What's been more on my mind though are some different relationships altogether. To be continued...

  1. I see myself as having been something of a compressed spring; once released, I overshot the neutral state, doing no writing at all, and am now having to pick back up the habits of time-sensitive existence. [^]
  2. As for instance about my getting stuck on drafting this article. [^]

2020-01-07

Errata for gbw-node drafts to date, and Bitcoin txid collisions

Filed under: Bitcoin, Software — Jacob Welsh @ 18:11

I've discovered a few mistakes in my wallet code published so far, one from pure carelessness and two from insufficient cognizance of environmental hazards, which together seem interesting enough for a dedicated article.

The first is in the HTTP Basic authentication header in the JSON-RPC client: I slipped in an erroneous space character after the colon in the base64 input, in the course of a hasty and perhaps excessive last-minute style cleanup. I discovered this through basic testing as it broke authentication altogether. I will update the article but preserve the original file for whoever cares to diff.

The second, found in code not yet written up, is the obnoxious but standardized behavior of the SQL SUM function, whereby the sum of the empty set is NULL rather than zero. In Python this becomes the None object then my code passes it to functions that expect integers. I first tried to work around at the Python level, but soon found this to be awkward especially for queries returning multiple columns where some were perfectly well-behaved integers. A fix closer to the source of the problem is found in the standard SQL coalesce function, though having to use this as boilerplate around every use of SUM is not exactly satisfying.

The above fixes are in: draft2/gbw-node.py.

The third and deepest might not even be a problem in practice, but seems to warrant further investigation. From the schema:

CREATE UNIQUE INDEX i_tx_hash ON tx(hash);

The problem is that Bitcoin doesn't guarantee uniqueness of transaction contents - miners can use identical coinbase inputs - despite the fact that the implementation assumes unique transaction hashes! The possibility of collision was realized in 2010,(i) condemning all future implementers to bugwise compatibility, whatever that means. The Power Rangers in their boundless wisdom addressed this in BIP 30 except without solving all that much. Further discussions I've been chewing on include Mirco… Mezzo… Macroflation—Overheated Economy (archived) and of course the forum log. Takeaways so far are that 1) the sky is probably (still) not falling regarding Bitcoin itself, but 2) this could possibly be used by malicious peers to hard-wedge syncing TRB nodes.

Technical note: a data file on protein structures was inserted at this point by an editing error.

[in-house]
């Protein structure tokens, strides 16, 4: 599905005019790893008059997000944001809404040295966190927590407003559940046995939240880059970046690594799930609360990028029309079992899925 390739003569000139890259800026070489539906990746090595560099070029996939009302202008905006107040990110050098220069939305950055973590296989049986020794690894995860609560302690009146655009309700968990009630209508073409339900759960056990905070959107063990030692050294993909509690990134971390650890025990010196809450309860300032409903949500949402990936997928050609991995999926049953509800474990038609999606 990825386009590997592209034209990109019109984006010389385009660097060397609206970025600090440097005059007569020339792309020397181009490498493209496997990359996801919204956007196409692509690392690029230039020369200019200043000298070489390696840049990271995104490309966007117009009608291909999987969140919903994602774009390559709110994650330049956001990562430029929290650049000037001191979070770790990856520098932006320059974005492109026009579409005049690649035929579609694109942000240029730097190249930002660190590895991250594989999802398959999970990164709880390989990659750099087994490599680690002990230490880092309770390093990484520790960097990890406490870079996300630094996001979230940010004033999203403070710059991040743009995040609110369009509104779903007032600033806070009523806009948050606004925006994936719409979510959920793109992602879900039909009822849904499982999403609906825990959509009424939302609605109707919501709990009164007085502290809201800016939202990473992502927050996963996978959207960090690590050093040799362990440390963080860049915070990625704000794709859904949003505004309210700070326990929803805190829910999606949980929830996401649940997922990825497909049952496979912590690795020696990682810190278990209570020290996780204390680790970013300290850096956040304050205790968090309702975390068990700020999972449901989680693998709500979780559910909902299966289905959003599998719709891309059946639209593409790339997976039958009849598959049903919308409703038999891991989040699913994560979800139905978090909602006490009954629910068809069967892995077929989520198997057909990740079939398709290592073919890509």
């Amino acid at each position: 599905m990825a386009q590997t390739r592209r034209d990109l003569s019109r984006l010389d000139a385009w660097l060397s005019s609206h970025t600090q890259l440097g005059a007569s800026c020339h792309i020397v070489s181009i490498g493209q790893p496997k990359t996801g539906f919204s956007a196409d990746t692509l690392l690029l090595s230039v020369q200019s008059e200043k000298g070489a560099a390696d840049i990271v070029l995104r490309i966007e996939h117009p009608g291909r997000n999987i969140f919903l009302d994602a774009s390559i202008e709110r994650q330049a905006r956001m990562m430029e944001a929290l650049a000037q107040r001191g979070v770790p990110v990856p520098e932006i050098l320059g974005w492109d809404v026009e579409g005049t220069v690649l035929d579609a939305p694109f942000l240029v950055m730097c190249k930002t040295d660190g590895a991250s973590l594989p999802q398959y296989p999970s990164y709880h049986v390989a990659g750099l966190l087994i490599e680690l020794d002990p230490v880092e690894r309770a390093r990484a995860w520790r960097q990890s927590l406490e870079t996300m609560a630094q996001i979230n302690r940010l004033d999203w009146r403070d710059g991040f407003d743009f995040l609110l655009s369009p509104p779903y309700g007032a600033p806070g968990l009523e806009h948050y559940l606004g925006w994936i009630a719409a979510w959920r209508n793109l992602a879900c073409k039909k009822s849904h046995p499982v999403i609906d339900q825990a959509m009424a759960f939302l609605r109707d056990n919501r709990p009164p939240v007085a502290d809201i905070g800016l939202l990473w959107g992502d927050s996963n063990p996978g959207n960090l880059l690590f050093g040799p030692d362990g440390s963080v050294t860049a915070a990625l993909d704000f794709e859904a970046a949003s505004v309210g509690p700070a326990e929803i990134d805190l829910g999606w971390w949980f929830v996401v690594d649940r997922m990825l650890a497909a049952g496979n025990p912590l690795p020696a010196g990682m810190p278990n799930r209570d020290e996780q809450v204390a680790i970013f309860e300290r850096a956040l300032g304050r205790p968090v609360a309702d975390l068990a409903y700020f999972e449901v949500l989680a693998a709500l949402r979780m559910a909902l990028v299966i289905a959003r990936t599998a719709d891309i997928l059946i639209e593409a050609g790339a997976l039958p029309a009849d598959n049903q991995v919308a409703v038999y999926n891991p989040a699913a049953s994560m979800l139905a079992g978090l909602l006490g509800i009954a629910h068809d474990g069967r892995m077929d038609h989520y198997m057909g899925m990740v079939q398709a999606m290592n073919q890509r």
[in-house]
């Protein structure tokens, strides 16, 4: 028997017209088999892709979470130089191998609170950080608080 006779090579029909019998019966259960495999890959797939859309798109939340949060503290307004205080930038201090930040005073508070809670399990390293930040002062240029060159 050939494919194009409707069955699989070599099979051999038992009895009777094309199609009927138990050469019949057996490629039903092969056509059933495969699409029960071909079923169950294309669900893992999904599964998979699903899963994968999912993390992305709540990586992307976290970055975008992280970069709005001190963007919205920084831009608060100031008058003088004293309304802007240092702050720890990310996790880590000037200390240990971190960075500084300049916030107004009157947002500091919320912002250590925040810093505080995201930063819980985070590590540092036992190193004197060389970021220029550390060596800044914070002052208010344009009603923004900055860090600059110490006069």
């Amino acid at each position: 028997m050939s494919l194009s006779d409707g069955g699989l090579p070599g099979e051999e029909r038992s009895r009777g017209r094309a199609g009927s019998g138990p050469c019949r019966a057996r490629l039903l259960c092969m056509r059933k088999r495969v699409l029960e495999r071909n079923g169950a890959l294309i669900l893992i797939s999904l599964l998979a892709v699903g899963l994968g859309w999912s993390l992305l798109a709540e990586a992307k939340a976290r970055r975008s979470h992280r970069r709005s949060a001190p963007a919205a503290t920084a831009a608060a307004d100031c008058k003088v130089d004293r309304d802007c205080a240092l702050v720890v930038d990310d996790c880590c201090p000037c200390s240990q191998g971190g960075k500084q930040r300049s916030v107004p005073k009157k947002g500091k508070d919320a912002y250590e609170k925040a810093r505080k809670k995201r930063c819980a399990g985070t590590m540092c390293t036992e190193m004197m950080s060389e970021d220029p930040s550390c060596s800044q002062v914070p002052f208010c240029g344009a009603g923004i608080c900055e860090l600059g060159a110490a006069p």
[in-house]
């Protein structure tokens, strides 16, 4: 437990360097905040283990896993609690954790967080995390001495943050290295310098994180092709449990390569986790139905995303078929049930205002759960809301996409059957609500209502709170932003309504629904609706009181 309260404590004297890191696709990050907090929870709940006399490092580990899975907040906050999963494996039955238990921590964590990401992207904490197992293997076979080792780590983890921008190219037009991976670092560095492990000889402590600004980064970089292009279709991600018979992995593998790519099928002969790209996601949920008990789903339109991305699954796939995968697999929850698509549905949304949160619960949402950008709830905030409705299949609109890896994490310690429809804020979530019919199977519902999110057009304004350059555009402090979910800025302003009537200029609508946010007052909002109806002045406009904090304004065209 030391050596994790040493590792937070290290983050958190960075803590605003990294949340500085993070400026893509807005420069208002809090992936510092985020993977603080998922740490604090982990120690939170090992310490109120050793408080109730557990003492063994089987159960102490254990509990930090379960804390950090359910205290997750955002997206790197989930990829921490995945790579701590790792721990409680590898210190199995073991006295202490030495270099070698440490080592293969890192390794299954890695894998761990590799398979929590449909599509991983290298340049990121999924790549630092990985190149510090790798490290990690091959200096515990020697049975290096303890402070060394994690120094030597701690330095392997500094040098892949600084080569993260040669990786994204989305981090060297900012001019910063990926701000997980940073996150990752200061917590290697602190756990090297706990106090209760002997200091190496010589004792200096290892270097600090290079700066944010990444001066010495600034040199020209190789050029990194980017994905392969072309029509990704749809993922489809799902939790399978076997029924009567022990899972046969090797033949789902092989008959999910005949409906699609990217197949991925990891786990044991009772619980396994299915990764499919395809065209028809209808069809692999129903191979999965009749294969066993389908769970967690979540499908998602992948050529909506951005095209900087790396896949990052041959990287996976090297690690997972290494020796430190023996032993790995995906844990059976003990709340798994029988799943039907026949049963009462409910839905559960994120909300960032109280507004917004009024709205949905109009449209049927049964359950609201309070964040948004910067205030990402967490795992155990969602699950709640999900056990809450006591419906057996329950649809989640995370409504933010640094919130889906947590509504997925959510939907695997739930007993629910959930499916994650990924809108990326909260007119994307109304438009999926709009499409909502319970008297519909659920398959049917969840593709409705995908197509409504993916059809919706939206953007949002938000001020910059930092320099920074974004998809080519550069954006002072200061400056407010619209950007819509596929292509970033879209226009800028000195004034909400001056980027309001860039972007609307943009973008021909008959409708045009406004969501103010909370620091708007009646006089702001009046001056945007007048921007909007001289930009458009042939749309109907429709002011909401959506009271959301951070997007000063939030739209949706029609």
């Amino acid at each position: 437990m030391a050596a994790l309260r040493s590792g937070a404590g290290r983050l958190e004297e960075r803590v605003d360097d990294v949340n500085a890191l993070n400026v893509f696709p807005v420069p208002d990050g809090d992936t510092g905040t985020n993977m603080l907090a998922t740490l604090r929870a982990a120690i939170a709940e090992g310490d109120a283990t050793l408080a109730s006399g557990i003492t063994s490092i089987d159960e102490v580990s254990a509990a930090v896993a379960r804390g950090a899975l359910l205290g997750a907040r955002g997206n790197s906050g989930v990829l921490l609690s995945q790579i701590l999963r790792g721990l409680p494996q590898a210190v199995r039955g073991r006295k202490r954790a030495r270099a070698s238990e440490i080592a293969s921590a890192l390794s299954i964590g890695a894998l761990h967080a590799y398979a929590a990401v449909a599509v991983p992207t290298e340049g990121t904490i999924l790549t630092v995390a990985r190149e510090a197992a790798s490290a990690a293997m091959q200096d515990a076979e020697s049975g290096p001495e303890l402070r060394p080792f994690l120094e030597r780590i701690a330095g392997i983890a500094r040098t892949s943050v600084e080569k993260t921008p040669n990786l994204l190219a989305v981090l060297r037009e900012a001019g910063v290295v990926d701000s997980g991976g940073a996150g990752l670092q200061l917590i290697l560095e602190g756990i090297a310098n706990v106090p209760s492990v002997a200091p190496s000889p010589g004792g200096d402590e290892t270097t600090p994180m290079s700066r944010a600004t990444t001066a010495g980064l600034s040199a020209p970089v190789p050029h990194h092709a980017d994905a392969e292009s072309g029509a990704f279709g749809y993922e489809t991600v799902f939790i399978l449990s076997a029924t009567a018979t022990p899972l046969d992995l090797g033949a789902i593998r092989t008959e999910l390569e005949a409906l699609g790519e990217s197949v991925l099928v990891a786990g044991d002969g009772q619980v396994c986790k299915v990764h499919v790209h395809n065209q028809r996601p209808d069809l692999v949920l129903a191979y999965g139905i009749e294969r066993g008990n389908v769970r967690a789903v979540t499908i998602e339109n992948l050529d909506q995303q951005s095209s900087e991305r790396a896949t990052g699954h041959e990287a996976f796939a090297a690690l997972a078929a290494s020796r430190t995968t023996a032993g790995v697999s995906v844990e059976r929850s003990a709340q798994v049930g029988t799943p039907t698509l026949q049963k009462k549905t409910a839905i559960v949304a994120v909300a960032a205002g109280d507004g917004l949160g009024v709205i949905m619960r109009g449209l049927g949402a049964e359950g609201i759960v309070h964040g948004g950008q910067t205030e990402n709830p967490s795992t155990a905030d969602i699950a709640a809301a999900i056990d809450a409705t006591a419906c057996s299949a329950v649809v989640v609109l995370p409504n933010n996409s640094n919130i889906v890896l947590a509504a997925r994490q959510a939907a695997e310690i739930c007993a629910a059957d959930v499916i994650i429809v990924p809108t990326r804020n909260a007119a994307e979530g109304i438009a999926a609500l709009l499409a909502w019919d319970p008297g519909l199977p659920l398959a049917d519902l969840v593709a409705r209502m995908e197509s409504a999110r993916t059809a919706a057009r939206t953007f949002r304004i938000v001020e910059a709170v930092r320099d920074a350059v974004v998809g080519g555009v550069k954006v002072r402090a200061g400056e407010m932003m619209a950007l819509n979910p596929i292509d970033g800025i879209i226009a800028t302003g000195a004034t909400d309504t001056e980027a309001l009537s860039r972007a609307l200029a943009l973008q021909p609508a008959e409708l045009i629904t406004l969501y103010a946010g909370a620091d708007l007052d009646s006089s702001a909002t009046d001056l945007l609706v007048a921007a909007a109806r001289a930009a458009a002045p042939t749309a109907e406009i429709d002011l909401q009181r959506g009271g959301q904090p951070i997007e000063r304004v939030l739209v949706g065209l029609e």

The conservative approach for my program would seem to be leaving the schema as is and letting SQL throw an integrity error if you try to monitor the addresses in question. Relaxing the unique constraint should be possible with some further changes to the code, but the question would arise of how exactly the quasi-duplicate outputs should be interpreted. Please speak up in the comments if you know of further references or conclusions on this topic!

  1. Block pair 91722/91880 paying address 1GktTvnY8KGfAS72DhzGYJRyaQNvYrK9Fg and 91812/91842 paying address 16va6NxJrMGe5d2LP6wUzuVnzBBoKQZKom. [^]

2019-12-18

Draft gbw-node frontend, part 1

Filed under: Bitcoin, Software — Jacob Welsh @ 01:18

The database schema for the "node" part of Gales Bitcoin Wallet covered, we now proceed to the frontend program that puts it to work: collecting data from bitcoind, parsing its various binary encodings and extracting something useful.

Source: draft1/gbw-node.py draft2/gbw-node.py (and the previous schema-node.sql).

You'd be well advised to read the downloaded thing prior to executing, especially since it's in an unsigned draft state. As for what's necessary to graduate to a vpatch I'd be ready to sign, my thinking is that it's this review and annotation process itself, plus whatever important changes come out of it, and the previously suggested schema tweaks (since changing that is the most obnoxious part once deployed).